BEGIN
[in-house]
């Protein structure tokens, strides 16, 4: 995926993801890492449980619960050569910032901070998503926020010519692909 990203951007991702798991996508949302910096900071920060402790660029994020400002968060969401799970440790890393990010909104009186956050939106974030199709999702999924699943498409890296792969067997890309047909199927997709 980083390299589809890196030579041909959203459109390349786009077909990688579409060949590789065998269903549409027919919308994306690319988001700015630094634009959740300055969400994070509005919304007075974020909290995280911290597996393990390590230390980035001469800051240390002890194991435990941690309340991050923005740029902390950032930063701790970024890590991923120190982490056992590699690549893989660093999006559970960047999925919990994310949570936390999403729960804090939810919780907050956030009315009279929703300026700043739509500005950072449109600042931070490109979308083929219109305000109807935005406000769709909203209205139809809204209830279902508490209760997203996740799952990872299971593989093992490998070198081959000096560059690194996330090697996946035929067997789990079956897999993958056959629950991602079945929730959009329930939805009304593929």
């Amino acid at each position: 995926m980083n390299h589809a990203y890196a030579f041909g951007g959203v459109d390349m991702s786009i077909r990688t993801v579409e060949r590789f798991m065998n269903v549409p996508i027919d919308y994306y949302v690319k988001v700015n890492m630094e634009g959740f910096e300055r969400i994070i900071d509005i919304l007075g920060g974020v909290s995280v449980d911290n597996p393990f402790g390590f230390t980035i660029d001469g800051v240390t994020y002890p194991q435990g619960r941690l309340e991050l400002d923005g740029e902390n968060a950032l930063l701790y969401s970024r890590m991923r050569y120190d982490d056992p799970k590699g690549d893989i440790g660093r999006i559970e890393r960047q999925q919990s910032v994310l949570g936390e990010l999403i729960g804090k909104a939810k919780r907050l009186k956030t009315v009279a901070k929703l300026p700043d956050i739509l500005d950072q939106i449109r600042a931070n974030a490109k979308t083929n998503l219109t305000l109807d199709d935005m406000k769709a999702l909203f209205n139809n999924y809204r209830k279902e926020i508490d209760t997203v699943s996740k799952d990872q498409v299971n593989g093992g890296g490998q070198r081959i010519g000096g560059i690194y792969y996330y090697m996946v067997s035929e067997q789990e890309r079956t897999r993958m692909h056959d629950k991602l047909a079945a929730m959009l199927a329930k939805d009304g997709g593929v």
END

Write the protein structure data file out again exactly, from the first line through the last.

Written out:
[in-house]
């Protein structure tokens, strides 16, 4: 995926993801890492449980619960050569910032901070998503926020010519692909 990203951007991702798991996508949302910096900071920060402790660029994020400002968060969401799970440790890393990010909104009186956050939106974030199709999702999924699943498409890296792969067997890309047909199927997709 980083390299589809890196030579041909959203459109390349786009077909990688579409060949590789065998269903549409027919919308994306690319988001700015630094634009959740300055969400994070509005919304007075974020909290995280911290597996393990390590230390980035001469800051240390002890194991435990941690309340991050923005740029902390950032930063701790970024890590991923120190982490056992590699690549893989660093999006559970960047999925919990994310949570936390999403729960804090939810919780907050956030009315009279929703300026700043739509500005950072449109600042931070490109979308083929219109305000109807935005406000769709909203209205139809809204209830279902508490209760997203996740799952990872299971593989093992490998070198081959000096560059690194996330090697996946035929067997789990079956897999993958056959629950991602079945929730959009329930939805009304593929």
């Amino acid at each position: 995926m980083n390299h589809a990203y890196a030579f041909g951007g959203v459109d390349m991702s786009i077909r990688t993801v579409e060949r590789f798991m065998n269903v549409p996508i027919d919308y994306y949302v690319k988001v700015n890492m630094e634009g959740f910096e300055r969400i994070i900071d509005i919304l007075g920060g974020v909290s995280v449980d911290n597996p393990f402790g390590f230390t980035i660029d001469g800051v240390t994020y002890p194991q435990g619960r941690l309340e991050l400002d923005g740029e902390n968060a950032l930063l701790y969401s970024r890590m991923r050569y120190d982490d056992p799970k590699g690549d893989i440790g660093r999006i559970e890393r960047q999925q919990s910032v994310l949570g936390e990010l999403i729960g804090k909104a939810k919780r907050l009186k956030t009315v009279a901070k929703l300026p700043d956050i739509l500005d950072q939106i449109r600042a931070n974030a490109k979308t083929n998503l219109t305000l109807d199709d935005m406000k769709a999702l909203f209205n139809n999924y809204r209830k279902e926020i508490d209760t997203v699943s996740k799952d990872q498409v299971n593989g093992g890296g490998q070198r081959i010519g000096g560059i690194y792969y996330y090697m996946v067997s035929e067997q789990e890309r079956t897999r993958m692909h056959d629950k991602l047909a079945a929730m959009l199927a329930k939805d009304g997709g593929v």